Friday, May 12, 2017

Friday the 13th Part III

(No, I don’t understand the sudden change to Roman Numerals either.)

I wonder why no one ever parodies the cliché of old people dying first. It doesn’t happen in every horror movie, but right off the top of my head” this film, Halloween 2, Halloween 5, and You’re Next all feature one or more old people who appear for a scene or two at the beginning, and then get axed so the killer can stalk the sexy young cast. I kind of wish someone would do a subversion, where the older couple survives and fights the killer after the sexy young people have been sliced up.

The legacy of Jason Vorhees is really the legacy of this film. I remember being in High School when this movie came up in conversation during a math class, and the teacher excitedly recounted his viewing of this film in his youth. It wasn’t considered scandalous or racy that he was talking about this movie. It was as much as part of American culture as Easy Rider.

The first reaction is to say that it’s legacy comes from the hockey mask. This is the movie where Jason finally puts it on, and assumes his iconic look. However, I’m not convinced that the mask is a cause and not an effect. Sure, I doubt any film could have made Jason’s baghead look from Part 2 timeless. However, I also feel that the hockey mask would have been forgotten as well if it was in a more forgettable movie.

Above all, my theory is that this is the film in which the lunatics were officially running the asylum. It was only two years after the first film, so there certainly wasn’t time for a generation to grow up on Jason Vorhees. However, this was a film made for young people, by young people (director Steve Miner was 31 at the time of this film’s release). I feel like the talent behind the movie recognized the zeitgeist of the era they were entering, and they weren’t prepared to short change it.

Does that mean this is a “good” move? Hell no. Rather, it’s a movie that’s good at being what it is. The actors are charismatic, sexy, and seem to be speaking up to make sure the audience can hear them spout exposition. The scares are built up for a time, we get a few false scares, and then the blood comes. The music is both relaxing and haunting in a weird mix. While the movie makes no effort to be realistic, it also never attempts to wink at itself.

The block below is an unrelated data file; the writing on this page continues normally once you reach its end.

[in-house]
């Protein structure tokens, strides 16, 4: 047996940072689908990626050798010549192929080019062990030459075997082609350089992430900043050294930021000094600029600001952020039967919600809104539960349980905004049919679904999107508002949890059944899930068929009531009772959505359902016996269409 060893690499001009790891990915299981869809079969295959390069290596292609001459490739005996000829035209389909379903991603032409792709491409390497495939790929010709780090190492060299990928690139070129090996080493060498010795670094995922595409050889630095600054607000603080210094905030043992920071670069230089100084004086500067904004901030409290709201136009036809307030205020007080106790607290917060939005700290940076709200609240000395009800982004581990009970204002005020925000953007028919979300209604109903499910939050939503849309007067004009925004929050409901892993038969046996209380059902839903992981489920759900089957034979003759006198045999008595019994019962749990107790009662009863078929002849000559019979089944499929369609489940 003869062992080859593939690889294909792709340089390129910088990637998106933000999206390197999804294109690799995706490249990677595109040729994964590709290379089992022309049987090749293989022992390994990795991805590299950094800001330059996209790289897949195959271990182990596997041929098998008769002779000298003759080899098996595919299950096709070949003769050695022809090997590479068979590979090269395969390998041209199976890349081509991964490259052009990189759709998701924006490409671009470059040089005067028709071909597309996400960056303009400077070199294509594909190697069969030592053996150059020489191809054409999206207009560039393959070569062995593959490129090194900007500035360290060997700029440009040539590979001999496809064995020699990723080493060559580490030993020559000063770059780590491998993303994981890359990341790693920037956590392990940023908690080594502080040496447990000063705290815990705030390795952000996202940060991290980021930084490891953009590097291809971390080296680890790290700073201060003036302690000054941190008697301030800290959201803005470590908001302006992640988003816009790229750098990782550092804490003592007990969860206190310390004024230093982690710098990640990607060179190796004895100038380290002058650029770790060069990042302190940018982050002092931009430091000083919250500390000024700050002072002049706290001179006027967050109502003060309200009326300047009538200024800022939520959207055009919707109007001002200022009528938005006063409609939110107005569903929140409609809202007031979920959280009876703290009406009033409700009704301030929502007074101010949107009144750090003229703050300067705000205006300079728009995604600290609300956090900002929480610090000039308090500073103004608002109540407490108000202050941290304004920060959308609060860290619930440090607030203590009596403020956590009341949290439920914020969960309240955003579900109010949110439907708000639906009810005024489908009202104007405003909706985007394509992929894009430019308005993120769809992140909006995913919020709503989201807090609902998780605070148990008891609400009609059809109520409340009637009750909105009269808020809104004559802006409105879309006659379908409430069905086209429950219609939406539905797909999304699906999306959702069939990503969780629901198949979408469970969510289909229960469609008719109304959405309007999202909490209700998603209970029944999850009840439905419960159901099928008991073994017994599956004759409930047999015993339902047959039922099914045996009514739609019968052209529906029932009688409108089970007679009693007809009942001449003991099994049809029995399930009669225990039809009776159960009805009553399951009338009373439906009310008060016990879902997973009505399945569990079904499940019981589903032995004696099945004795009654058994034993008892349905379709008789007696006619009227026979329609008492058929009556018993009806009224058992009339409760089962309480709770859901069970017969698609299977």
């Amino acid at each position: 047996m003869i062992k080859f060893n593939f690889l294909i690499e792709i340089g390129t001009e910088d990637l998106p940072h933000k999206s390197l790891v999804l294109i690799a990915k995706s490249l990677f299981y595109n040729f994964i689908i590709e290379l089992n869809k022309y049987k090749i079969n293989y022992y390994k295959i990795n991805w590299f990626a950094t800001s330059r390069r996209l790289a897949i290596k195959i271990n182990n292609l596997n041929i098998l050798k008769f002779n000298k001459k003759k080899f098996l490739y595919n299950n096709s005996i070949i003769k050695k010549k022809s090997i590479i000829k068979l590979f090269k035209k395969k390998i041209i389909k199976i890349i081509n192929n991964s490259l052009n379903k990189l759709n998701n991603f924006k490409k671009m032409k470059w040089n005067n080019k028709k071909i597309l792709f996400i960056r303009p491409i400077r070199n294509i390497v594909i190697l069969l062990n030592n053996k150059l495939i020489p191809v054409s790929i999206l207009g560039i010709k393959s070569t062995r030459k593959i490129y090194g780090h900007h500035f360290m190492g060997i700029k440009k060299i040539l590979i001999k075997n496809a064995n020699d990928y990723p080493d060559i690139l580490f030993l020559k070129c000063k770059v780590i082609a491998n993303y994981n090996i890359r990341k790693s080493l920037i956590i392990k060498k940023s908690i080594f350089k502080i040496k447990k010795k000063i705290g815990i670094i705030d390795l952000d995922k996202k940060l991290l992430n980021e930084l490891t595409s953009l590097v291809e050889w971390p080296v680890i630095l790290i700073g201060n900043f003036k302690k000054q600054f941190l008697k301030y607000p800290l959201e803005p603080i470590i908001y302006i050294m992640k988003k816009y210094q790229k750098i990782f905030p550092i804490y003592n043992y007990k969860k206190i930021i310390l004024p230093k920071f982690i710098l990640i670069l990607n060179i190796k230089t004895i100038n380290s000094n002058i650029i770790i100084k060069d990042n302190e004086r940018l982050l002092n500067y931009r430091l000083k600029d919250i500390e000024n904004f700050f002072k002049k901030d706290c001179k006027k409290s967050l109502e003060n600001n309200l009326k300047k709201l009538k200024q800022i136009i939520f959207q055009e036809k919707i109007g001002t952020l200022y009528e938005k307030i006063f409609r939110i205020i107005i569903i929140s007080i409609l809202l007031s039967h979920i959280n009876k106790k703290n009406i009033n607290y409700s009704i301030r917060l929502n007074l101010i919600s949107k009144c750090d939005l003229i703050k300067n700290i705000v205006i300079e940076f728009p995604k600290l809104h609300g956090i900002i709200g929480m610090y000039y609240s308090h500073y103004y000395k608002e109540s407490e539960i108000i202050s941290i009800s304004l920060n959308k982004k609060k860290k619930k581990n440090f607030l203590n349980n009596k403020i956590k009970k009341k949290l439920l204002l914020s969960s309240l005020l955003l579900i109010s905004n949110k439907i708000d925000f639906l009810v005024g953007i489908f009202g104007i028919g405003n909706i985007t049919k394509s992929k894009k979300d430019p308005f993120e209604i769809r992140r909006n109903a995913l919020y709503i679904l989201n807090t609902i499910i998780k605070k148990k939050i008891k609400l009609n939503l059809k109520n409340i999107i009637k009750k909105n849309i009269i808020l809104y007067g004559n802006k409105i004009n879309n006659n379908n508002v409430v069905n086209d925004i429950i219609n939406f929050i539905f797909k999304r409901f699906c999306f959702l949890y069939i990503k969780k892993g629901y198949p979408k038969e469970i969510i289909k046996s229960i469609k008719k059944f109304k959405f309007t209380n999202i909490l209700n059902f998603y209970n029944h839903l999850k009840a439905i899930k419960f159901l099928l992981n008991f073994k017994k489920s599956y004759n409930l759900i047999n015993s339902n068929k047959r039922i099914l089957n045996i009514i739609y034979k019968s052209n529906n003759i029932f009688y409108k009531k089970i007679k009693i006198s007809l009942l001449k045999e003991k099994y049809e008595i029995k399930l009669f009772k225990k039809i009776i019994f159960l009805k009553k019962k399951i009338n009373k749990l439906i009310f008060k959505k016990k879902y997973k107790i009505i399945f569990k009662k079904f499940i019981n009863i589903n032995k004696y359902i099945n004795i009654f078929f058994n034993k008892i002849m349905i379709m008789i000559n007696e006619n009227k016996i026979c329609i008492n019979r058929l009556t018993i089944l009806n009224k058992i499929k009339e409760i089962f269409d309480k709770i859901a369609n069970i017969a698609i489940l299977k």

The characters, for the most part, fulfill their roles. You have the nice guys, the jerks, a desperate virgin (Larry Zerner), and we get an angry gang of bikers thrown in to give Jason a few more assholes to kill.

It also doesn’t hurt that the setting is very slightly altered. Jason leaves the lake, and journeys to a farm nearby where a group of teenagers are spending some time smoking pot and doing very brief periods of work. While I saw the film in 2D, many of the scenes likely intended to highlight the 3D actually ended up being more memorable precisely because of how weird they seemed for a group of random young people on a farm. We have a guy who walks to the kitchen on his hands, a scene of juggling, and a scene in which a hippie tries to catch popping popcorn in his mouth, just to name a few. Are we suddenly in the circus? Realistic or not, though, you remember it.

Jason in this film seems to overcome his relative weakness from the previous film. This movie treats him with nothing but awe. While Jason’s face is kept mostly obscured for much of the movie, even after the reveal of his mask, Richard Brooker’s body language exudes confidence. He isn’t invincible. One scene has him jump out of the way of a van, and a few moments after that his arms are trapped in the van window, but even then he seems more inconvenienced than afraid or angry. Most of his kills are straight-forward, bloody, and effective for the audience. You could argue that this persona is too fast, smart, and confident to be the tragic Jason who lost his mother, but I’d say this is definitely a persona people remember.

I’m not entirely sure what Jason is at this point in the series. I’m somewhat glad that Part VI made him explicitly undead, although that leads to great confusion about what he was before if he didn’t die from drowning, hanging, or taking an ax to the face. He certainly doesn’t seem like a traditional human.

This is the first time we get a final girl (Dana Kimmell) who was attacked by Jason prior to the film. Chris had moved away from the area after the attack, and she returns with her boyfriend and other friends in something of a show of bravado to prove to herself that she’s no longer afraid. It’s a motivation that makes her likable and understandable. She also gets points for fighting Jason in an almost exclusively physical manner. She never needs to invoke his mother to throw him off like our previous Final Girl did. Chris is just badass.

The film ends with an inversion of the original: when Chris attempts to escape Jason on the Lake, she’s attacked by the zombified Pamela Vorhees pulling her into the lake. I honestly take this to be a hallucination, since Pamela Vorhees being a zombie isn’t a continuing part of the franchise, although I have no idea what the filmmakers intended when the movie was released. We’re shown Jason apparently still dead at the end, why the cops just left his body there after escorting Chris away I don’t know.

If you’re going to watch only a single Friday the 13th film, I would say it should be either this one or Freddy vs Jason. The lore really starts here. It’s a fun, stupid, bloody movie. It may not be “good,” but it’s good at being bad.

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